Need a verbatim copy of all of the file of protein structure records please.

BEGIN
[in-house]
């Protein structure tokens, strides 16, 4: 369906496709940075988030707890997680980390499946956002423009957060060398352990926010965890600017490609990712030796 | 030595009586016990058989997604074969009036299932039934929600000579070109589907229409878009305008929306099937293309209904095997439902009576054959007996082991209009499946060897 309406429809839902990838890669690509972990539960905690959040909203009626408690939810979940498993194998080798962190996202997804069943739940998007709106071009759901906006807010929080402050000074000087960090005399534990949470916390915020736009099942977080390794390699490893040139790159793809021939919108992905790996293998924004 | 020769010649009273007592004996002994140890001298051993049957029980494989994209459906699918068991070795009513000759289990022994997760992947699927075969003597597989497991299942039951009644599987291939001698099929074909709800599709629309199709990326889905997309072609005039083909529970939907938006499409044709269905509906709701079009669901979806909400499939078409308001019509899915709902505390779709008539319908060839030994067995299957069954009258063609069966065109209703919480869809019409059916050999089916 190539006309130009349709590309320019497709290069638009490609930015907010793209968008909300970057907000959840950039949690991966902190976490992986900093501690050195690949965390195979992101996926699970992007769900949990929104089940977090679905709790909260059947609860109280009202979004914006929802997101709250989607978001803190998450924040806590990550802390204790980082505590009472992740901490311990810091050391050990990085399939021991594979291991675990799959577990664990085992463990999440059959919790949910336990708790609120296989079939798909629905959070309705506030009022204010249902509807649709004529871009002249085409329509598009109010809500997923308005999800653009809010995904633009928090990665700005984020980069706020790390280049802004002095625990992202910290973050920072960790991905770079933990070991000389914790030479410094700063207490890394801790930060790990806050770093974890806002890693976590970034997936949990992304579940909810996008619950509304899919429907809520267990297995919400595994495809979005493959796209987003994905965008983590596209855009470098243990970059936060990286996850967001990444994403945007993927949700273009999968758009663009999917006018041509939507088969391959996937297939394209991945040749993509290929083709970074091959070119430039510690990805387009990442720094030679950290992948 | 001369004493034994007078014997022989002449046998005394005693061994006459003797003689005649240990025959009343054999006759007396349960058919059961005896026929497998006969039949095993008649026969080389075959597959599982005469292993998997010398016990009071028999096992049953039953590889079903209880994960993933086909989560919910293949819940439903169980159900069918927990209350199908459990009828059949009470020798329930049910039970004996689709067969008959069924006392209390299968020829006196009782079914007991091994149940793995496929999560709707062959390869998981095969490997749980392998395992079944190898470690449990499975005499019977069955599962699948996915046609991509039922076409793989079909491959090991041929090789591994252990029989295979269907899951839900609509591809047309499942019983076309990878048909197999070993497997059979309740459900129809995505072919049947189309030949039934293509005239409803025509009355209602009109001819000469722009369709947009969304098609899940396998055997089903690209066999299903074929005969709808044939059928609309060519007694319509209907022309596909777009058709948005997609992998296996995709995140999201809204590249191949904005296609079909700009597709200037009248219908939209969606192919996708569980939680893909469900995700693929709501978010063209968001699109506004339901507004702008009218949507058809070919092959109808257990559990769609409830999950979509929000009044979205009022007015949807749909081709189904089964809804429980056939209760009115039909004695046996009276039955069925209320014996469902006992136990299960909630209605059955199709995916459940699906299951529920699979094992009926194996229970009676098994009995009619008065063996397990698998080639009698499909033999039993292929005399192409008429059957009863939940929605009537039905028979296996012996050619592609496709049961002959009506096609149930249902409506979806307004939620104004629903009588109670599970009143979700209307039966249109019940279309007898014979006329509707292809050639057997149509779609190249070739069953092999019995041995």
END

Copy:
[in-house]
């Protein structure tokens, strides 16, 4: 369906496709940075988030707890997680980390499946956002423009957060060398352990926010965890600017490609990712030796 | 030595009586016990058989997604074969009036299932039934929600000579070109589907229409878009305008929306099937293309209904095997439902009576054959007996082991209009499946060897 309406429809839902990838890669690509972990539960905690959040909203009626408690939810979940498993194998080798962190996202997804069943739940998007709106071009759901906006807010929080402050000074000087960090005399534990949470916390915020736009099942977080390794390699490893040139790159793809021939919108992905790996293998924004 | 020769010649009273007592004996002994140890001298051993049957029980494989994209459906699918068991070795009513000759289990022994997760992947699927075969003597597989497991299942039951009644599987291939001698099929074909709800599709629309199709990326889905997309072609005039083909529970939907938006499409044709269905509906709701079009669901979806909400499939078409308001019509899915709902505390779709008539319908060839030994067995299957069954009258063609069966065109209703919480869809019409059916050999089916 190539006309130009349709590309320019497709290069638009490609930015907010793209968008909300970057907000959840950039949690991966902190976490992986900093501690050195690949965390195979992101996926699970992007769900949990929104089940977090679905709790909260059947609860109280009202979004914006929802997101709250989607978001803190998450924040806590990550802390204790980082505590009472992740901490311990810091050391050990990085399939021991594979291991675990799959577990664990085992463990999440059959919790949910336990708790609120296989079939798909629905959070309705506030009022204010249902509807649709004529871009002249085409329509598009109010809500997923308005999800653009809010995904633009928090990665700005984020980069706020790390280049802004002095625990992202910290973050920072960790991905770079933990070991000389914790030479410094700063207490890394801790930060790990806050770093974890806002890693976590970034997936949990992304579940909810996008619950509304899919429907809520267990297995919400595994495809979005493959796209987003994905965008983590596209855009470098243990970059936060990286996850967001990444994403945007993927949700273009999968758009663009999917006018041509939507088969391959996937297939394209991945040749993509290929083709970074091959070119430039510690990805387009990442720094030679950290992948 | 001369004493034994007078014997022989002449046998005394005693061994006459003797003689005649240990025959009343054999006759007396349960058919059961005896026929497998006969039949095993008649026969080389075959597959599982005469292993998997010398016990009071028999096992049953039953590889079903209880994960993933086909989560919910293949819940439903169980159900069918927990209350199908459990009828059949009470020798329930049910039970004996689709067969008959069924006392209390299968020829006196009782079914007991091994149940793995496929999560709707062959390869998981095969490997749980392998395992079944190898470690449990499975005499019977069955599962699948996915046609991509039922076409793989079909491959090991041929090789591994252990029989295979269907899951839900609509591809047309499942019983076309990878048909197999070993497997059979309740459900129809995505072919049947189309030949039934293509005239409803025509009355209602009109001819000469722009369709947009969304098609899940396998055997089903690209066999299903074929005969709808044939059928609309060519007694319509209907022309596909777009058709948005997609992998296996995709995140999201809204590249191949904005296609079909700009597709200037009248219908939209969606192919996708569980939680893909469900995700693929709501978010063209968001699109506004339901507004702008009218949507058809070919092959109808257990559990769609409830999950979509929000009044979205009022007015949807749909081709189904089964809804429980056939209760009115039909004695046996009276039955069925209320014996469902006992136990299960909630209605059955199709995916459940699906299951529920699979094992009926194996229970009676098994009995009619008065063996397990698998080639009698499909033999039993292929005399192409008429059957009863939940929605009537039905028979296996012996050619592609496709049961002959009506096609149930249902409506979806307004939620104004629903009588109670599970009143979700209307039966249109019940279309007898014979006329509707292809050639057997149509779609190249070739069953092999019995041995």